Schistosomes cause morbidity and death throughout the developing world due to the massive numbers of eggs female worms deposit into the blood of their host. Studies dating back to the 1920s show that female schistosomes rely on constant physical contact with a male worm both to become and remain sexually mature; however, the molecular details governing this process remain elusive. Here, we uncover a nonribosomal peptide synthetase that is induced in male worms upon pairing with a female and find that it is essential for the ability of male worms to stimulate female development. We demonstrate that this enzyme generates β-alanyl-tryptamine that is released by paired male worms. Furthermore, synthetic β-alanyl-tryptamine can replace male worms to stimulate female sexual development and egg laying. These data reveal that peptide-based pheromone signaling controls female schistosome sexual maturation, suggesting avenues for therapeutic intervention and uncovering a role for nonribosomal peptides as metazoan signaling molecules.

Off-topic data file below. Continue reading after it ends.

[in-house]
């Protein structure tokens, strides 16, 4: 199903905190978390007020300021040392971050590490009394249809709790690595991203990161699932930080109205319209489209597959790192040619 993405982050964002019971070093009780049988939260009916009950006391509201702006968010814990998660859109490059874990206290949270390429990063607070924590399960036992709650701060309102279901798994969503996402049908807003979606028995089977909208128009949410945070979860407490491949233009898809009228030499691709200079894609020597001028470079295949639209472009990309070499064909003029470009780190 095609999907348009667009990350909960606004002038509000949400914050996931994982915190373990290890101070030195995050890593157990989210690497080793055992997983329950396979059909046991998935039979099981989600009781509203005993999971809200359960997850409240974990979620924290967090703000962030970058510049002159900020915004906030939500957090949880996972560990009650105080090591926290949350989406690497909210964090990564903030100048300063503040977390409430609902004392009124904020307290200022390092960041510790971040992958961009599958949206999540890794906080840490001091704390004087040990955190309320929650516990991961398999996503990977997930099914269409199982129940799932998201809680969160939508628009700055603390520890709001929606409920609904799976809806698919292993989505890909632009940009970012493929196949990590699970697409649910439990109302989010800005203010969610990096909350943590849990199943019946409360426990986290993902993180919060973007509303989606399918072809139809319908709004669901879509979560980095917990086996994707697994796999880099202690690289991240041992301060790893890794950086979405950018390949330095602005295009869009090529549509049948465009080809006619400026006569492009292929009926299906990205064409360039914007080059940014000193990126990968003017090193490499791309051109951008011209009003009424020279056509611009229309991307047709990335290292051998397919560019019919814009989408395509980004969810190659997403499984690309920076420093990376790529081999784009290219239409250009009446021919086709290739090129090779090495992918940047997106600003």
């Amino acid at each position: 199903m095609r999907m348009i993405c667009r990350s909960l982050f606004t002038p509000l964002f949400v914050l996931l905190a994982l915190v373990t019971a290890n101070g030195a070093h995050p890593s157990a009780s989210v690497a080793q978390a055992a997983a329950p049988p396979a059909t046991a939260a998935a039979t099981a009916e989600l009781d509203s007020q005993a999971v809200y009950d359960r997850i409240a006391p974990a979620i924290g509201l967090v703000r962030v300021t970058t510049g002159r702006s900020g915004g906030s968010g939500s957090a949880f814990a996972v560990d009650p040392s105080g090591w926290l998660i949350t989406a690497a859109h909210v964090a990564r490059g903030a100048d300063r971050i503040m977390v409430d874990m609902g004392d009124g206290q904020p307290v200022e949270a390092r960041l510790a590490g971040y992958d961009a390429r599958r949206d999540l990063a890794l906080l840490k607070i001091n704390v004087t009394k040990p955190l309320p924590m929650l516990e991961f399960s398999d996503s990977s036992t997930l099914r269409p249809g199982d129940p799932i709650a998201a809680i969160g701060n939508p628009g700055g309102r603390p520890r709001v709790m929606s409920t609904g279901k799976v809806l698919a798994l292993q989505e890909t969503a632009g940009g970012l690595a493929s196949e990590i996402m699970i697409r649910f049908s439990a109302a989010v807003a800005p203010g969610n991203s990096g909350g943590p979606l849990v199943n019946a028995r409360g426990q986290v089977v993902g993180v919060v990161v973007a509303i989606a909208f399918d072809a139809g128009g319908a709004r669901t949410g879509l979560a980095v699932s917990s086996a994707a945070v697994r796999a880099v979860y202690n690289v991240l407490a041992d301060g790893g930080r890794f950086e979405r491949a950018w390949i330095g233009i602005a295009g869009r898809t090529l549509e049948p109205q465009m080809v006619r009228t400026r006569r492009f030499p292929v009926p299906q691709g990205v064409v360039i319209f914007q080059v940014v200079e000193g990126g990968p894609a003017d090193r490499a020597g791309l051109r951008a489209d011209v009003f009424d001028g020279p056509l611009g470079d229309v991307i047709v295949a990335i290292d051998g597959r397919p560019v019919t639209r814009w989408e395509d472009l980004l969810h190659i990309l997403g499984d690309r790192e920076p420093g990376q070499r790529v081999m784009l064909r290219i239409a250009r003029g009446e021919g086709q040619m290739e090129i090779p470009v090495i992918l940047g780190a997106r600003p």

- nonribosomal peptide
- reproductive biology
ASJC Scopus subject areas
- Biochemistry, Genetics and Molecular Biology(all)